Everybody Pyeongchang Tonight: Winter Olympics Preview, Part 1

Quibbl Sports brings an analytical lens, an international scope, and a penchant for getting way too into things to the only 2018 Winter Olympics preview you will ever need. Today we’ll cover roughly half the events; look for the rest in Part 2. Bookmakers’ odds discussed this preview can be found at OddsShark and Bwin.

By Gavin Byrnes

Let me tell you right now [takes enormous swig of Powerade] that if you want to read about hockey, or figure skating, or any athletes from the United States, there are innumerable previews that will give you just that. What you’ll get from ME [chugs Powerade at frankly irresponsible speed] is REAL OLYMPIC ANALYSIS, without our jingoistic emphasis on American athletes or fear of biathlon, the best damn sport in the damn world. So [Powerade drips down neck and soaks shirt] let’s get to it.

Alpine Skiing

alpine-3291964637-1518204300833.jpg
Medal Events: 11. Combined, Downhill, Giant Slalom, Slalom, Super-G (men’s and women’s); Team Event (mixed).

What’s Going On: They ski down a dang hill, and there are gates at various intervals depending on how much zig-zagging is required by the competition structure. For example, in the Downhill, they barely have to deal with the gates at all and focus on zooming as fast as possible and hopefully not slamming into a fence in a way that will make you never want to ski again. (I know from which I speak because once I smashed my face into a mountain and now the bunny slope terrifies me). In the Slalom, the gates are G.D. everywhere (and they don’t resemble “gates” so much as those inflatable Gumby-esque things you see outside car dealerships) and the skiers change direction to whip through them so fast you wonder how their knee cartilage is intact. Olympic athletes are special people.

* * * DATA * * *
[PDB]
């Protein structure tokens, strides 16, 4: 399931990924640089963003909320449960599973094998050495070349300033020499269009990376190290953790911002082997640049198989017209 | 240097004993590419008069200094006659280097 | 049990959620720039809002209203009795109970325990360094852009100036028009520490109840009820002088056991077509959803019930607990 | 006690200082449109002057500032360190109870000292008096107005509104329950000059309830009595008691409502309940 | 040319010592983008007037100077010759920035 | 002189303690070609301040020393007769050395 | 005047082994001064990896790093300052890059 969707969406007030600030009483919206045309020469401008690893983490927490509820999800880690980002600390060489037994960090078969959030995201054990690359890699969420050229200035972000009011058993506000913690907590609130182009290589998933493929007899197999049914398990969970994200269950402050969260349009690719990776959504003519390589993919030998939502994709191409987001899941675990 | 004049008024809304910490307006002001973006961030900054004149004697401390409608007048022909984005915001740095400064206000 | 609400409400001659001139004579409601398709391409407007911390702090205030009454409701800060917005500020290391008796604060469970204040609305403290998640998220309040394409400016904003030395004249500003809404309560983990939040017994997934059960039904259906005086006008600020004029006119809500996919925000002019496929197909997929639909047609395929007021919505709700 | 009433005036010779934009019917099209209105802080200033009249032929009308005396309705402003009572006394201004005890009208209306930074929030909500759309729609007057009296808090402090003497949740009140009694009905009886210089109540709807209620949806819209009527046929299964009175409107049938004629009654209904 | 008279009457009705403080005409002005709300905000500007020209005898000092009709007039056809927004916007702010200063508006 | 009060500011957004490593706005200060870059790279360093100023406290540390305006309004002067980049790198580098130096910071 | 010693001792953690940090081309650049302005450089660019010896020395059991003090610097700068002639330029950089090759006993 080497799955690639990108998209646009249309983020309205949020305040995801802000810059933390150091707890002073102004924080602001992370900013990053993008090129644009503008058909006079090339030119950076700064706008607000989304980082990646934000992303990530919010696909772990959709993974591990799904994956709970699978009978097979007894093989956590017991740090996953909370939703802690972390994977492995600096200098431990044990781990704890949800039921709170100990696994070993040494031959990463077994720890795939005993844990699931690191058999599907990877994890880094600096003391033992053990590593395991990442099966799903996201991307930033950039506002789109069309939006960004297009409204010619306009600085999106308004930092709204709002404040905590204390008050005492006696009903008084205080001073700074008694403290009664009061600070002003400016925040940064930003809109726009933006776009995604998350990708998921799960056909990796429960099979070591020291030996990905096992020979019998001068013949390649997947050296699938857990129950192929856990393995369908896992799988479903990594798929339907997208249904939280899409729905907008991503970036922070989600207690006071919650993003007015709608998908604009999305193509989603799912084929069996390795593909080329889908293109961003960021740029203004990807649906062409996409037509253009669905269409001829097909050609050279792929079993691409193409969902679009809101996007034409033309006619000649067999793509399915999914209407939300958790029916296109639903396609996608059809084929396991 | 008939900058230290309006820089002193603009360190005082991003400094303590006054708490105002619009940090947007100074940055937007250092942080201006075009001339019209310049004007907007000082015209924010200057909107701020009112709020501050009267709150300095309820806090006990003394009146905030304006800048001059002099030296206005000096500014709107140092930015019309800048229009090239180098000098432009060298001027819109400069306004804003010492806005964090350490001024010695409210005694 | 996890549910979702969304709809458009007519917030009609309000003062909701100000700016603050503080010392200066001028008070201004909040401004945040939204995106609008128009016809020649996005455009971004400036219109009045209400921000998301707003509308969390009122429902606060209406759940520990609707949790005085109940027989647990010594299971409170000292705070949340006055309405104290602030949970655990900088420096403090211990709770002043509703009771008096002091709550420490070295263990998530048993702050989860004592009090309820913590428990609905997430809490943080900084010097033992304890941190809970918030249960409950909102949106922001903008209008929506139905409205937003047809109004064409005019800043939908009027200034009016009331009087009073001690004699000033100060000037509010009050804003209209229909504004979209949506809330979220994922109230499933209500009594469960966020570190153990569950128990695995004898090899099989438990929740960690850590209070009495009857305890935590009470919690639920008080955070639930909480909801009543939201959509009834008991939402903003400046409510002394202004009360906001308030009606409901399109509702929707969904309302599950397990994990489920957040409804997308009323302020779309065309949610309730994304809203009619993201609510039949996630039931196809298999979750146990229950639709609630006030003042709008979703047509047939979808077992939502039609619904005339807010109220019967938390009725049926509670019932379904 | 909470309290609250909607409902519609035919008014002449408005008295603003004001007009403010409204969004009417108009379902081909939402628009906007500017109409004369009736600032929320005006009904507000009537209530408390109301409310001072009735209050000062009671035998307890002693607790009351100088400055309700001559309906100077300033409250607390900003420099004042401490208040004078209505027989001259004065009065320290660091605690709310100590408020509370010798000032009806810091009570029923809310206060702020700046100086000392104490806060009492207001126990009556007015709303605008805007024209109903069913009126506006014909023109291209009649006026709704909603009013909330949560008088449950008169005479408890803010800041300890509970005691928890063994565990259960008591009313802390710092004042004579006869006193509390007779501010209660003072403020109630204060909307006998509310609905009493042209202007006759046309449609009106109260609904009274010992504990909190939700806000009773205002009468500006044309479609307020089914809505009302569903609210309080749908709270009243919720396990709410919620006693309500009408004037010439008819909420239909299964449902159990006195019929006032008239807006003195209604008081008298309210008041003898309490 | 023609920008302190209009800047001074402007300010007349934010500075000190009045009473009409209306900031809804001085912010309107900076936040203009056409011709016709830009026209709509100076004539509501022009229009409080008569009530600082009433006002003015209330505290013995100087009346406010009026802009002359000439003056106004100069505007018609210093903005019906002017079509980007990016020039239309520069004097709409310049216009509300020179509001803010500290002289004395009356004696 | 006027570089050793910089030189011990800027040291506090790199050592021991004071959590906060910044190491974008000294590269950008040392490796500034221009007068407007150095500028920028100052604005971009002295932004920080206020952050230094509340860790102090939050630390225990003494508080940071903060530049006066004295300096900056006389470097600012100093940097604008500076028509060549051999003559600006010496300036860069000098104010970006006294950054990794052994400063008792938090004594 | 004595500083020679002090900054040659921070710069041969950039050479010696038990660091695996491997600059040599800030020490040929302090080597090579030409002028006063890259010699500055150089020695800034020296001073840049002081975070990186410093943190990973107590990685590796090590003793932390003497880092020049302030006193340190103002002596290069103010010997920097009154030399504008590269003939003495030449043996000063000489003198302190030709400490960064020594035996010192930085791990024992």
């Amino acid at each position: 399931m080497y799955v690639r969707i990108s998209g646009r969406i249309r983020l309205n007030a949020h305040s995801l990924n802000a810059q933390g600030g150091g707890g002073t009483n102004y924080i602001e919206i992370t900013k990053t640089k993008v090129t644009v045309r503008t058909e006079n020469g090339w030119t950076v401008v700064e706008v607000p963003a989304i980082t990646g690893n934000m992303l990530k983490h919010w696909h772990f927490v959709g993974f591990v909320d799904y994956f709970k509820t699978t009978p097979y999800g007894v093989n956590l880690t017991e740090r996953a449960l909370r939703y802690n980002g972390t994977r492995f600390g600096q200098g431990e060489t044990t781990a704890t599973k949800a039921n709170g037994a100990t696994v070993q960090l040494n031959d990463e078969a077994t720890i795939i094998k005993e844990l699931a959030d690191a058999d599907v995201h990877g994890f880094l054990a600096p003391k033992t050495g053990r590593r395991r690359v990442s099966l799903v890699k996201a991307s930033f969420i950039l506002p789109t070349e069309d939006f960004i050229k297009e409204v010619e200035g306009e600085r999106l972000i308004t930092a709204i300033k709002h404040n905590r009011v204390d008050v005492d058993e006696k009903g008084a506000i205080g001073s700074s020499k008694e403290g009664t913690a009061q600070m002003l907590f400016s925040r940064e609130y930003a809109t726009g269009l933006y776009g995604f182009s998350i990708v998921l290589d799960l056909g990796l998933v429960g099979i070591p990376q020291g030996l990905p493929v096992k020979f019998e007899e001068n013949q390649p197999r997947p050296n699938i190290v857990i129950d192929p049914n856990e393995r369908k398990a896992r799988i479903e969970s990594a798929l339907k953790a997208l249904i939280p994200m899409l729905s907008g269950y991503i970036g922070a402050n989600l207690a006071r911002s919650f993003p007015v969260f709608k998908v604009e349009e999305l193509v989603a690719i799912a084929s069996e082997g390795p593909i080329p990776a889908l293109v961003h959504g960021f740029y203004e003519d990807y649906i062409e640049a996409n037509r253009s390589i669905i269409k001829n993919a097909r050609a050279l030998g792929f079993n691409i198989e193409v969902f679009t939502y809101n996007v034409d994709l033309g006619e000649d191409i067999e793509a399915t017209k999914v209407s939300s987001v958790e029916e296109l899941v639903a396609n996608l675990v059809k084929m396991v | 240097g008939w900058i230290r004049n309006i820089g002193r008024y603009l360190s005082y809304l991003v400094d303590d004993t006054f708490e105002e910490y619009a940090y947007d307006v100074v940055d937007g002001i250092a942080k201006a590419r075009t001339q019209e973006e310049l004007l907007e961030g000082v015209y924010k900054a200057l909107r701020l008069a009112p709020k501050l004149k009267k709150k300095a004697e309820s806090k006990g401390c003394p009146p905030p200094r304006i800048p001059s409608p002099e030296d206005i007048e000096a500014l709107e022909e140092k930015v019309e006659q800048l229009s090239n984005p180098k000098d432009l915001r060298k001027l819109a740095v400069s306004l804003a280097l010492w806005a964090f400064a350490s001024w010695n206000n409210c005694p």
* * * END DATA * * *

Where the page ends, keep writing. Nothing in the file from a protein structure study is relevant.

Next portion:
Which Countries Are Good: Austria, duh. Norway’s good; Switzerland’s good; the US has some decent people (you may have heard of Lindsey Vonn).

Who Is… Not Exactly Wintry: Canadian-born skier Shannon-Ogbani Agbeda will become Eritrea’s first Winter Olympic athlete, competing for the nation of his parents. I will be rooting for him.

Hell Yeah: Austrian Ramona Siebenhofer has 20,000-1 odds to win the women’s Super-G. Because the Beverly Cleary Ramona books ruled when I was a callow youth, I will also be pulling for her. Go Ramona. Make Klickitat Street proud.

Biathlon

110115-F-0681L-416
Medal Events: 11. Individual, Sprint, Mass Start, Pursuit (men’s and women’s); Relay (men’s, women’s, and mixed).

What’s Going On: Awwwwww yes. This is the one where they cross-country ski for a while and then have to calm their heart rate enough to hit tiny targets — and if they miss they need to take penalty loops that can knock them out of the running. (If that had been the title of a Friends episode, I would definitely have watched that show.) Biathlon is without hyperbole my favorite sport to watch on television, and the thrill of a leading competitor botching the final shooting stage like a cold, lethal Jean Van de Velde has never gotten old. This is one you’ll want to watch online rather than on NBC, as the United States has never won a medal and our national broadcasting attention suffers accordingly.

Which Countries Are Good: Norway is the traditional power of biathlon, but they have been less hegemonically dominant as of late. Germany and France led the qualification standings for both men and women, while Russia (oh, sorry, OLYMPIC ATHLETES FROM RUSSIA), Czech Republic, and Italy join Norway as top nations.

Who Is… Not Exactly Wintry: The only country with a lone competitor in biathlon is Great Britain, whose delightfully named Amanda Lightfoot competed in the Sochi Olympics, failing to finish in the top 70 of any race.

Don’t Get Me Started on How Furious I Am About This: The greatest athlete in Winter Olympic history is Norwegian biathlete Ole Einar Bjoerndalen, who has won 13 medals (including 8 golds) since 1994. At 44, Bjoerndalen is still an active biathlete, BUT NORWAY LEFT HIM OFF THE TEAM. Granted, he failed to reach the Norwegian team’s high qualifying standard… but this man is Olympic royalty, and I am royally peeved to not be able to watch him at the Games.